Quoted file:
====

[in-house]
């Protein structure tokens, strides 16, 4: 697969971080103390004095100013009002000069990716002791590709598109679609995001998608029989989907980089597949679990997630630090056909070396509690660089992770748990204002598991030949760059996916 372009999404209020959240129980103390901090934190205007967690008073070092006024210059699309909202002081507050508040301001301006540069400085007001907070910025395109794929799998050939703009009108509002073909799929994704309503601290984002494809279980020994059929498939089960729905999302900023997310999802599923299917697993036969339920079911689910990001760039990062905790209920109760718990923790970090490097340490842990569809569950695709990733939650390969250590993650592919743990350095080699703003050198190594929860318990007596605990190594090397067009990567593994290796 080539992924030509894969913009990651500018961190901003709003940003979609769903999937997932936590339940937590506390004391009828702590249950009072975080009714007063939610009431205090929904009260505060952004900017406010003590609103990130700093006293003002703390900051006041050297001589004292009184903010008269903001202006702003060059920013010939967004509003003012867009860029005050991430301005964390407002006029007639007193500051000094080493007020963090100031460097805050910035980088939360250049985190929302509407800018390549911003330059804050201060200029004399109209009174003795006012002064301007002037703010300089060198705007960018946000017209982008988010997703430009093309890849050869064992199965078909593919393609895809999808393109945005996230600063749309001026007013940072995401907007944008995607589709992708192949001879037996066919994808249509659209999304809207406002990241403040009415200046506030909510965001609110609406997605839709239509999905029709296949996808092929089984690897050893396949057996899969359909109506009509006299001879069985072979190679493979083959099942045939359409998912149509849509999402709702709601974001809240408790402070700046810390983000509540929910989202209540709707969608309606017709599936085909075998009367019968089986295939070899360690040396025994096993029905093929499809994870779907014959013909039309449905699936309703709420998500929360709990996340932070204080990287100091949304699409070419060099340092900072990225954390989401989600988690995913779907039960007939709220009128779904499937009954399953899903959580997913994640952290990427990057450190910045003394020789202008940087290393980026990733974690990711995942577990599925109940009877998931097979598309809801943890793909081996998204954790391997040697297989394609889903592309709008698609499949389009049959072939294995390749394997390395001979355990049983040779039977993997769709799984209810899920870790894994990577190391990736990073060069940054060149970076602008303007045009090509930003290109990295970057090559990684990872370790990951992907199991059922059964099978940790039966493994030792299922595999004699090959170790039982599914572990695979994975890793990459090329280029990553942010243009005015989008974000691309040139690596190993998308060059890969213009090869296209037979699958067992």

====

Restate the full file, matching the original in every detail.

[in-house]
């Protein structure tokens, strides 16, 4: 697969971080103390004095100013009002000069990716002791590709598109679609995001998608029989989907980089597949679990997630630090056909070396509690660089992770748990204002598991030949760059996916 372009999404209020959240129980103390901090934190205007967690008073070092006024210059699309909202002081507050508040301001301006540069400085007001907070910025395109794929799998050939703009009108509002073909799929994704309503601290984002494809279980020994059929498939089960729905999302900023997310999802599923299917697993036969339920079911689910990001760039990062905790209920109760718990923790970090490097340490842990569809569950695709990733939650390969250590993650592919743990350095080699703003050198190594929860318990007596605990190594090397067009990567593994290796 080539992924030509894969913009990651500018961190901003709003940003979609769903999937997932936590339940937590506390004391009828702590249950009072975080009714007063939610009431205090929904009260505060952004900017406010003590609103990130700093006293003002703390900051006041050297001589004292009184903010008269903001202006702003060059920013010939967004509003003012867009860029005050991430301005964390407002006029007639007193500051000094080493007020963090100031460097805050910035980088939360250049985190929302509407800018390549911003330059804050201060200029004399109209009174003795006012002064301007002037703010300089060198705007960018946000017209982008988010997703430009093309890849050869064992199965078909593919393609895809999808393109945005996230600063749309001026007013940072995401907007944008995607589709992708192949001879037996066919994808249509659209999304809207406002990241403040009415200046506030909510965001609110609406997605839709239509999905029709296949996808092929089984690897050893396949057996899969359909109506009509006299001879069985072979190679493979083959099942045939359409998912149509849509999402709702709601974001809240408790402070700046810390983000509540929910989202209540709707969608309606017709599936085909075998009367019968089986295939070899360690040396025994096993029905093929499809994870779907014959013909039309449905699936309703709420998500929360709990996340932070204080990287100091949304699409070419060099340092900072990225954390989401989600988690995913779907039960007939709220009128779904499937009954399953899903959580997913994640952290990427990057450190910045003394020789202008940087290393980026990733974690990711995942577990599925109940009877998931097979598309809801943890793909081996998204954790391997040697297989394609889903592309709008698609499949389009049959072939294995390749394997390395001979355990049983040779039977993997769709799984209810899920870790894994990577190391990736990073060069940054060149970076602008303007045009090509930003290109990295970057090559990684990872370790990951992907199991059922059964099978940790039966493994030792299922595999004699090959170790039982599914572990695979994975890793990459090329280029990553942010243009005015989008974000691309040139690596190993998308060059890969213009090869296209037979699958067992």